In her three-part structure, Bowen contrasts two different strata of English society. The outer sections are set in the upper-class world of Portia's half-brother Thomas and his wife Anna, who live in an expensive house in one of the Nash Terraces fronting Regent's Park. Thomas is withdrawn and remote; Anna leads a busy social life with many male friends; they communicate only superficially with each other and hardly at all with Portia, who is forced to turn to the housekeeper, Matchett, as the nearest thing to a confidante. It is no wonder that she falls for Eddie, whom she sees as an outsider just like her. Meeting him at first assuages her loneliness, but his eventual small betrayals only serve to heighten it.
Contrasting with London society is a month that Portia spends with Anna's former governess Mrs. Heccomb, in an off-season seaside resort. Having been brought up in a similar resort town myself, I found Bowen's description of the wind-battered setting and the cheerfully rowdy life of the young people whom Portia meets there one of the most vivid sections of this excellently-observed book. While the apparently free-and-easy quality of this middle-class setting can be seen to have its own limitations and proprieties, it sends Portia back to town with an unbearable sense of the shallow frigidity of her life with Thomas and Anna. And the events of the weekend when Eddie comes down to join her, although slow to make their full effect, eventually alter their relationship (and Portia's view of herself) irretrievably.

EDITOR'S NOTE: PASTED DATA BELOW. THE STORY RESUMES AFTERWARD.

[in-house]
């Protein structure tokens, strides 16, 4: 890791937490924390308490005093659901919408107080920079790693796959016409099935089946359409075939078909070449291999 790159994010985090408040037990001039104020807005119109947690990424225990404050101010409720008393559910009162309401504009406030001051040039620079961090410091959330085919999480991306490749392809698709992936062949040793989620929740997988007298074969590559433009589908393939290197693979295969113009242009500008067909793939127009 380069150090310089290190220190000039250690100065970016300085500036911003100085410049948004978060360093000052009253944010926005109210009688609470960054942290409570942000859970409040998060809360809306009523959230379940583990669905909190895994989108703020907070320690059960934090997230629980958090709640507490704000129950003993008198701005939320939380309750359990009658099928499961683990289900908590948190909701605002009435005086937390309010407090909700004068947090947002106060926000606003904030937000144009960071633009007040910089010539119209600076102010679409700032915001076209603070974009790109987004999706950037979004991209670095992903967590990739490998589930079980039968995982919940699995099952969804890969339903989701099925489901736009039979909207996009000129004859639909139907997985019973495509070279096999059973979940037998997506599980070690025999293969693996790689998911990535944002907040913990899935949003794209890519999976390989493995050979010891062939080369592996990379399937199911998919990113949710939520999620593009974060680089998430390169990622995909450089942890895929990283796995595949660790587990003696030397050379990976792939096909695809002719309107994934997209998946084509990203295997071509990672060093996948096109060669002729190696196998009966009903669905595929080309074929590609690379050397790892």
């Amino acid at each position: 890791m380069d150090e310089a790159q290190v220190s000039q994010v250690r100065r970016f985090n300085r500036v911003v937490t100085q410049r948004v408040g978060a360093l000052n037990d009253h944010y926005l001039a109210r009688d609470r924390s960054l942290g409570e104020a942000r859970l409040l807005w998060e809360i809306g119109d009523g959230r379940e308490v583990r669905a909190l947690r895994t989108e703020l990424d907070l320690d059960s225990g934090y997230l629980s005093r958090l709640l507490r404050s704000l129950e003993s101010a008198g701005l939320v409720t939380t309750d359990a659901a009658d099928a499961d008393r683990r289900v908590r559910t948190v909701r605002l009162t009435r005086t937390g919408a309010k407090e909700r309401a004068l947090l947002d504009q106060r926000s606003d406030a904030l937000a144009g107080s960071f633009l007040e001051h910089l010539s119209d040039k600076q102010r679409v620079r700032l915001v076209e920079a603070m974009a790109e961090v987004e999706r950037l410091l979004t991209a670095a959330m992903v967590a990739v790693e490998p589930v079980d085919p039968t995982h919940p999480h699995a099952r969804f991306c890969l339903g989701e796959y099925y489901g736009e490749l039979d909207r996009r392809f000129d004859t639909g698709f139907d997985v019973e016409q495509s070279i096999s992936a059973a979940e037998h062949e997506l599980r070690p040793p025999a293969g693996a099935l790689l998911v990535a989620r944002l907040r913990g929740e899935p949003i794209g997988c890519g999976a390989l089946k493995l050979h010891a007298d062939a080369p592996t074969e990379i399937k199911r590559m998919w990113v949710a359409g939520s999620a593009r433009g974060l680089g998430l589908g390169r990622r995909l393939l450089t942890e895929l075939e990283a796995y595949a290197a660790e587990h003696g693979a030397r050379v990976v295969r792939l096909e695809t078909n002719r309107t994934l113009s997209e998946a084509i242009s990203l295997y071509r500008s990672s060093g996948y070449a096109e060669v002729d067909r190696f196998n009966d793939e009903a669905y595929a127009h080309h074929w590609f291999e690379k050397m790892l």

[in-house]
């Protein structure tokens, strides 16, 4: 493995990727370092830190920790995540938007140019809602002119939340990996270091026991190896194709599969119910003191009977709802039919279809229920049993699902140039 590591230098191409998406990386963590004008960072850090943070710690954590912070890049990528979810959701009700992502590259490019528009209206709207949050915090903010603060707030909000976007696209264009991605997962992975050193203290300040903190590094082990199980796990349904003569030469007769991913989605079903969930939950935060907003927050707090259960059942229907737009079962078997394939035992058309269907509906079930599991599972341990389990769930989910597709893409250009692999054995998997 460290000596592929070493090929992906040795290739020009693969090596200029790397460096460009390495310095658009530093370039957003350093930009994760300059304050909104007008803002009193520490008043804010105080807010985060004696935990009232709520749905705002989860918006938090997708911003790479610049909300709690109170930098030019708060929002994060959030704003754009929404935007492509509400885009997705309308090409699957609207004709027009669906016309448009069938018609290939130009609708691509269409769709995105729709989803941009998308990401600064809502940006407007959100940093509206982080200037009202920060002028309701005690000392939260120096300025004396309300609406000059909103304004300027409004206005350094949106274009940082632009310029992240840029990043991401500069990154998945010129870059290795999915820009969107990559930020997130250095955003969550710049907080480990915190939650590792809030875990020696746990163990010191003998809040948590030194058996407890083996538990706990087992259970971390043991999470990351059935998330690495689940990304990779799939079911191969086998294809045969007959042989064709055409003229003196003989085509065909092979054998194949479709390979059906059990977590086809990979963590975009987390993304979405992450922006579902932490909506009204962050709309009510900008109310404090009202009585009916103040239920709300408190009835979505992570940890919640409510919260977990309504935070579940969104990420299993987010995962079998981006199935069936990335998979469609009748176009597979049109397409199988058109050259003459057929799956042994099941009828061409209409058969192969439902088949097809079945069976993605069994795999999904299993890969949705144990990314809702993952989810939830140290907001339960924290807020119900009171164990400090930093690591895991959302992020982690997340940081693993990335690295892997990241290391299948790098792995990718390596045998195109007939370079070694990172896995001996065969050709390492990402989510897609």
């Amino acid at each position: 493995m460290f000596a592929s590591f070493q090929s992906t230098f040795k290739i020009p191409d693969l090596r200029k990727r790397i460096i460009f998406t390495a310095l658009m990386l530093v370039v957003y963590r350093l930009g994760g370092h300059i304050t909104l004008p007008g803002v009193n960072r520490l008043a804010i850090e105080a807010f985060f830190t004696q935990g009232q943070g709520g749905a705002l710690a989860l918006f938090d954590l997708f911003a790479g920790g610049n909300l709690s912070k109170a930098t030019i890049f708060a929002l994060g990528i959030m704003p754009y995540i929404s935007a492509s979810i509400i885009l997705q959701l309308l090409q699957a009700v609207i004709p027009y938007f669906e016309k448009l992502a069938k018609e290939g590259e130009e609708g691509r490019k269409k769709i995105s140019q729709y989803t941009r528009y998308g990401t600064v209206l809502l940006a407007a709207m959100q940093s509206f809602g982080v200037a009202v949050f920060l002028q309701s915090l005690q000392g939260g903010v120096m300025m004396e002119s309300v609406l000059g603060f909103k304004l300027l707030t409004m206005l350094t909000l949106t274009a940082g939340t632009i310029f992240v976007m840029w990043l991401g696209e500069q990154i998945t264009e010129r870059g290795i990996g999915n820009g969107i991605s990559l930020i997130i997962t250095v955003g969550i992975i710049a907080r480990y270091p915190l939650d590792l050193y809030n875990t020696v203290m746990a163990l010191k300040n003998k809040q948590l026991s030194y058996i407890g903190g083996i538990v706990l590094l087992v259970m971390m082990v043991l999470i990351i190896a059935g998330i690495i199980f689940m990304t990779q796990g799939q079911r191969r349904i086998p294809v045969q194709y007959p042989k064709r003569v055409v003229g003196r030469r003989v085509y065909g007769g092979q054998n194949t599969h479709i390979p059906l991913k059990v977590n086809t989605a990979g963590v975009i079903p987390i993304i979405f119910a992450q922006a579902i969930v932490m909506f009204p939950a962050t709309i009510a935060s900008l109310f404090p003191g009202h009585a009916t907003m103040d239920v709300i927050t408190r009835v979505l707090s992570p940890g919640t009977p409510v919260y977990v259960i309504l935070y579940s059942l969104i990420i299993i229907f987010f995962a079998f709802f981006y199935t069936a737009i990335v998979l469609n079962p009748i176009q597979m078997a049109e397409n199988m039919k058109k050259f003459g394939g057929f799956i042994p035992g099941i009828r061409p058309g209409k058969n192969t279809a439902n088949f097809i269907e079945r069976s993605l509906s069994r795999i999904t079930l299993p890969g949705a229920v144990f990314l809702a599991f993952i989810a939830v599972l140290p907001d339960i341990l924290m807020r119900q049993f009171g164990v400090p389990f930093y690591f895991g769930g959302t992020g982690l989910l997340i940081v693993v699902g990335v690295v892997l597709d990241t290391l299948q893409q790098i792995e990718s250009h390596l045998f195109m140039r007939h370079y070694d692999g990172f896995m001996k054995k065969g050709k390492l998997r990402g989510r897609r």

One of the most poignant aspects of the book is its awareness of transience. Thomas and Anna are eminently settled in their house, their work, their society; even the constant motion of the Heccomb young people and their set is based on an underlying stability. But Portia's life has always been rootless, moving from one European hotel to another, staying out of season and in the cheapest rooms -- rootless with one vital exception: the security of her parents' love. Eddie's rootlessness is of a more dangerous variety, coming of having rejected the life of his still-living parents without creating anything significant of his own to replace it, but it takes Portia time to realize the essential difference between them. The theme is further reflected in one minor character who will become important at the end: the sad Major Brutt, who "had a good war" but has been rattling around since, growing rubber in Malaya, and now staying in a seedy London hotel waiting for something to turn up; it is a touching portrait, albeit a frightening one.
And what will happen to Portia? Will her heart remain dead? Is it indeed HER heart that dies? The book ends on a spiritual and psychological crisis, but it offers no resolution. Perhaps it is wishful thinking on my part, but I do not see her life ending in either tragedy or pathos, despite the book's title. Portia's first innocence has been dispelled, certainly, but there is an energy in her, a drive towards the good which I believe will enable her to learn from her experiences and ultimately rise above them. Not the least of the qualities of this admirable edition which I praised at the beginning is the cover painting, which goes far to contractict the implications of the title and declare that this wonderful novel is not, after all, depressing.
I would recommend it to anyone who enjoyed Bowen's The Last September which was made into a successful independent movie some years ago. Also, those readers who enjoy literary fiction would enjoy this read.